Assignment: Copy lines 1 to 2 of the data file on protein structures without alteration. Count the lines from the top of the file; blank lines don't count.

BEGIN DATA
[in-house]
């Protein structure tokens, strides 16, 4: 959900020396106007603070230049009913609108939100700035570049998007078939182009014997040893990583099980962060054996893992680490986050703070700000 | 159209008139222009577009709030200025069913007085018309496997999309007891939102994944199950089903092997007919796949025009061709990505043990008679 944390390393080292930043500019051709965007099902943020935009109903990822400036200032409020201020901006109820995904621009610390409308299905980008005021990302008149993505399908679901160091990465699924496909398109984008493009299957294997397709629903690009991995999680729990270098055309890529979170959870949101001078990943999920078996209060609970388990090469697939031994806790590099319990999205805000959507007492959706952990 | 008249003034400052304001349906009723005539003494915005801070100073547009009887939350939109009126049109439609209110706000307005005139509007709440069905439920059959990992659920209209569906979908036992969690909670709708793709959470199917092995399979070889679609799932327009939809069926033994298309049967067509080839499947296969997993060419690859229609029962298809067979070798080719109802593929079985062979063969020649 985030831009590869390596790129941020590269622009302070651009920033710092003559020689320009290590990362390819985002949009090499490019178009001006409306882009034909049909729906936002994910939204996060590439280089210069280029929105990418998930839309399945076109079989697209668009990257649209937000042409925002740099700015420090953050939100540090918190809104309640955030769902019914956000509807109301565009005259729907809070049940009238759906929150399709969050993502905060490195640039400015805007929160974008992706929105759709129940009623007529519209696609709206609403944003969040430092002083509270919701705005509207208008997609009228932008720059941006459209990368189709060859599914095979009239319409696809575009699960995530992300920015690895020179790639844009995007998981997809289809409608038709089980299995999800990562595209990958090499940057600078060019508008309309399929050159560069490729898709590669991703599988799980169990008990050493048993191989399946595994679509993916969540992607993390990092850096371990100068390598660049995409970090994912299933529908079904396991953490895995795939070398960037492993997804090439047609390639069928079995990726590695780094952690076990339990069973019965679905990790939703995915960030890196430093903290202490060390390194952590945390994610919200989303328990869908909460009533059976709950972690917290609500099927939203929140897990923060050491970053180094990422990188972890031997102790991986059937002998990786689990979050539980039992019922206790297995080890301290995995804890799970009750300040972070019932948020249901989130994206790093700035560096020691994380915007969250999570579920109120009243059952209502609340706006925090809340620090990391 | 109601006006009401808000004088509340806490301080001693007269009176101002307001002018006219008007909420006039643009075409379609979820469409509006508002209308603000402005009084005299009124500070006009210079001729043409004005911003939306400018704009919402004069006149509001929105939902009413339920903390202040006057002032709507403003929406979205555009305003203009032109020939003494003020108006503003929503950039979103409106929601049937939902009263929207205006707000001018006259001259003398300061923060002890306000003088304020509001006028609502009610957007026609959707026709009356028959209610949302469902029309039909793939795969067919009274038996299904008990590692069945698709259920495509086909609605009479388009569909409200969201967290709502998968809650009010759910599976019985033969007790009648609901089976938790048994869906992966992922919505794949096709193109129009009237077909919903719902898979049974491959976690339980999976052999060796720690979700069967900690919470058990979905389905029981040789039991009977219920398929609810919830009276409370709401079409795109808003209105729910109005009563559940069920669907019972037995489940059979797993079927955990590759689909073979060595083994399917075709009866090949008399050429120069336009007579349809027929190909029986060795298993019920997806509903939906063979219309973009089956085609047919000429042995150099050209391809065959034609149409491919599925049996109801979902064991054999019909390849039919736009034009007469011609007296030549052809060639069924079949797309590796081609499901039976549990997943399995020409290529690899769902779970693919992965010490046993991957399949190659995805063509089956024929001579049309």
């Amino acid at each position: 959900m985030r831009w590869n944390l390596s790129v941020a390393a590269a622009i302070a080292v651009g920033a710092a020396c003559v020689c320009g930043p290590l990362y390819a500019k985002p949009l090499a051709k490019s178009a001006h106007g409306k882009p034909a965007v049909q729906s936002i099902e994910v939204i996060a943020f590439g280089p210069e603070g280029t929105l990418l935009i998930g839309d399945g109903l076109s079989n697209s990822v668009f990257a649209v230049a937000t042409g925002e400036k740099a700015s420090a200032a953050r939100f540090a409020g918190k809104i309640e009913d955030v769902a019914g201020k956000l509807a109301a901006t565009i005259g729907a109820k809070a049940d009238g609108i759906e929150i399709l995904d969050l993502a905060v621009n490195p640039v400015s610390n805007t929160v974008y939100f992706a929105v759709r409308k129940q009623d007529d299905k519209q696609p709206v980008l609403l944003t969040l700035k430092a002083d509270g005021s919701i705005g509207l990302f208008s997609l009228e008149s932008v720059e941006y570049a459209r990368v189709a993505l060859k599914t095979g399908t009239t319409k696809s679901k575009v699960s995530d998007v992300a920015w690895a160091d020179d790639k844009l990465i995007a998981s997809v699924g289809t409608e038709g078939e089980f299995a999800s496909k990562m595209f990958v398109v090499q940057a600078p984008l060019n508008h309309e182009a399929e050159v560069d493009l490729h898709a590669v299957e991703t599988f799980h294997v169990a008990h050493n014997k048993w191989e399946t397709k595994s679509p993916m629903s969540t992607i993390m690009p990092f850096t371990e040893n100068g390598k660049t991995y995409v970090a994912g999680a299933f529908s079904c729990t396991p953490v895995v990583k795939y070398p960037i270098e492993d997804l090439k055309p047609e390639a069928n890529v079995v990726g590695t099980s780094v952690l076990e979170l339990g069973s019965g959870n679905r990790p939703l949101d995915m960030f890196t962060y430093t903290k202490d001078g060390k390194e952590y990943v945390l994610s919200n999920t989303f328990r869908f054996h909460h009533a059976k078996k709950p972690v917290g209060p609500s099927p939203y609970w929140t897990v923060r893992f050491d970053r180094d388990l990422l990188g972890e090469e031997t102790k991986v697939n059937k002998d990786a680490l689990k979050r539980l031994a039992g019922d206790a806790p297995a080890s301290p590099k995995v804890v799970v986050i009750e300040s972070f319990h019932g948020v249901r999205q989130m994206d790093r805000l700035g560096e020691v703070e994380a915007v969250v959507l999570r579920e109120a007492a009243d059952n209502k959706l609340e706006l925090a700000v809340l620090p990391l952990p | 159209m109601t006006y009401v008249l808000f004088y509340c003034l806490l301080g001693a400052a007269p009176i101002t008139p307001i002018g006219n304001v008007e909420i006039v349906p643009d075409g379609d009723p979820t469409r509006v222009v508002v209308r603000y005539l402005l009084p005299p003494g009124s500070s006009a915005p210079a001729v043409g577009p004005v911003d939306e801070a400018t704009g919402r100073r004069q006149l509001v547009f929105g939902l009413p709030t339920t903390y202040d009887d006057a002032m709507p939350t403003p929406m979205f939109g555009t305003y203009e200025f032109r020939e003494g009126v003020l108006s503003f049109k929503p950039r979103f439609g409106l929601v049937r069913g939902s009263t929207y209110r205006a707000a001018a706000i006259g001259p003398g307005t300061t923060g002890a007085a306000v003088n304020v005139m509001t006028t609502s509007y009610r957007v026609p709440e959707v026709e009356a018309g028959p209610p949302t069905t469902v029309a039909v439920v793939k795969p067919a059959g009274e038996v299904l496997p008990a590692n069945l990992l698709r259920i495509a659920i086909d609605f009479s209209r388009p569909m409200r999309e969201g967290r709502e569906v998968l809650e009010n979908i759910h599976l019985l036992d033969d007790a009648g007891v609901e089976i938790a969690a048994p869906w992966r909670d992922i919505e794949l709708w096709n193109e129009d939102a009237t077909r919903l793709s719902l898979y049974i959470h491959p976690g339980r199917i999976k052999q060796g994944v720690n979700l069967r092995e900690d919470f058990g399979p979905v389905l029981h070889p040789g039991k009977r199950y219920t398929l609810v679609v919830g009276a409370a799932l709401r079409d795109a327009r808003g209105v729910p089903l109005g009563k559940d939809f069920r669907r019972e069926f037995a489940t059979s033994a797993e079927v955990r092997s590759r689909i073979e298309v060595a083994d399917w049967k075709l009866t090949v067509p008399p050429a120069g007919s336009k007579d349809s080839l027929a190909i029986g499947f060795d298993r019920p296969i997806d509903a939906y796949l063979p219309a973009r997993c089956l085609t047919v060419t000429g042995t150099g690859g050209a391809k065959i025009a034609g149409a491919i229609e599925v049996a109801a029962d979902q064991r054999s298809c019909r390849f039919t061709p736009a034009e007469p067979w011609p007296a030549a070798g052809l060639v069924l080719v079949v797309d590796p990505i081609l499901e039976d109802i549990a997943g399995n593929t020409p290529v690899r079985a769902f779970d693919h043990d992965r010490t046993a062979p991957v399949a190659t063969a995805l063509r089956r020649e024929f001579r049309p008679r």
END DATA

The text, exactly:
[in-house]
């Protein structure tokens, strides 16, 4: 959900020396106007603070230049009913609108939100700035570049998007078939182009014997040893990583099980962060054996893992680490986050703070700000 | 159209008139222009577009709030200025069913007085018309496997999309007891939102994944199950089903092997007919796949025009061709990505043990008679 944390390393080292930043500019051709965007099902943020935009109903990822400036200032409020201020901006109820995904621009610390409308299905980008005021990302008149993505399908679901160091990465699924496909398109984008493009299957294997397709629903690009991995999680729990270098055309890529979170959870949101001078990943999920078996209060609970388990090469697939031994806790590099319990999205805000959507007492959706952990 | 008249003034400052304001349906009723005539003494915005801070100073547009009887939350939109009126049109439609209110706000307005005139509007709440069905439920059959990992659920209209569906979908036992969690909670709708793709959470199917092995399979070889679609799932327009939809069926033994298309049967067509080839499947296969997993060419690859229609029962298809067979070798080719109802593929079985062979063969020649 985030831009590869390596790129941020590269622009302070651009920033710092003559020689320009290590990362390819985002949009090499490019178009001006409306882009034909049909729906936002994910939204996060590439280089210069280029929105990418998930839309399945076109079989697209668009990257649209937000042409925002740099700015420090953050939100540090918190809104309640955030769902019914956000509807109301565009005259729907809070049940009238759906929150399709969050993502905060490195640039400015805007929160974008992706929105759709129940009623007529519209696609709206609403944003969040430092002083509270919701705005509207208008997609009228932008720059941006459209990368189709060859599914095979009239319409696809575009699960995530992300920015690895020179790639844009995007998981997809289809409608038709089980299995999800990562595209990958090499940057600078060019508008309309399929050159560069490729898709590669991703599988799980169990008990050493048993191989399946595994679509993916969540992607993390990092850096371990100068390598660049995409970090994912299933529908079904396991953490895995795939070398960037492993997804090439047609390639069928079995990726590695780094952690076990339990069973019965679905990790939703995915960030890196430093903290202490060390390194952590945390994610919200989303328990869908909460009533059976709950972690917290609500099927939203929140897990923060050491970053180094990422990188972890031997102790991986059937002998990786689990979050539980039992019922206790297995080890301290995995804890799970009750300040972070019932948020249901989130994206790093700035560096020691994380915007969250999570579920109120009243059952209502609340706006925090809340620090990391 | 109601006006009401808000004088509340806490301080001693007269009176101002307001002018006219008007909420006039643009075409379609979820469409509006508002209308603000402005009084005299009124500070006009210079001729043409004005911003939306400018704009919402004069006149509001929105939902009413339920903390202040006057002032709507403003929406979205555009305003203009032109020939003494003020108006503003929503950039979103409106929601049937939902009263929207205006707000001018006259001259003398300061923060002890306000003088304020509001006028609502009610957007026609959707026709009356028959209610949302469902029309039909793939795969067919009274038996299904008990590692069945698709259920495509086909609605009479388009569909409200969201967290709502998968809650009010759910599976019985033969007790009648609901089976938790048994869906992966992922919505794949096709193109129009009237077909919903719902898979049974491959976690339980999976052999060796720690979700069967900690919470058990979905389905029981040789039991009977219920398929609810919830009276409370709401079409795109808003209105729910109005009563559940069920669907019972037995489940059979797993079927955990590759689909073979060595083994399917075709009866090949008399050429120069336009007579349809027929190909029986060795298993019920997806509903939906063979219309973009089956085609047919000429042995150099050209391809065959034609149409491919599925049996109801979902064991054999019909390849039919736009034009007469011609007296030549052809060639069924079949797309590796081609499901039976549990997943399995020409290529690899769902779970693919992965010490046993991957399949190659995805063509089956024929001579049309």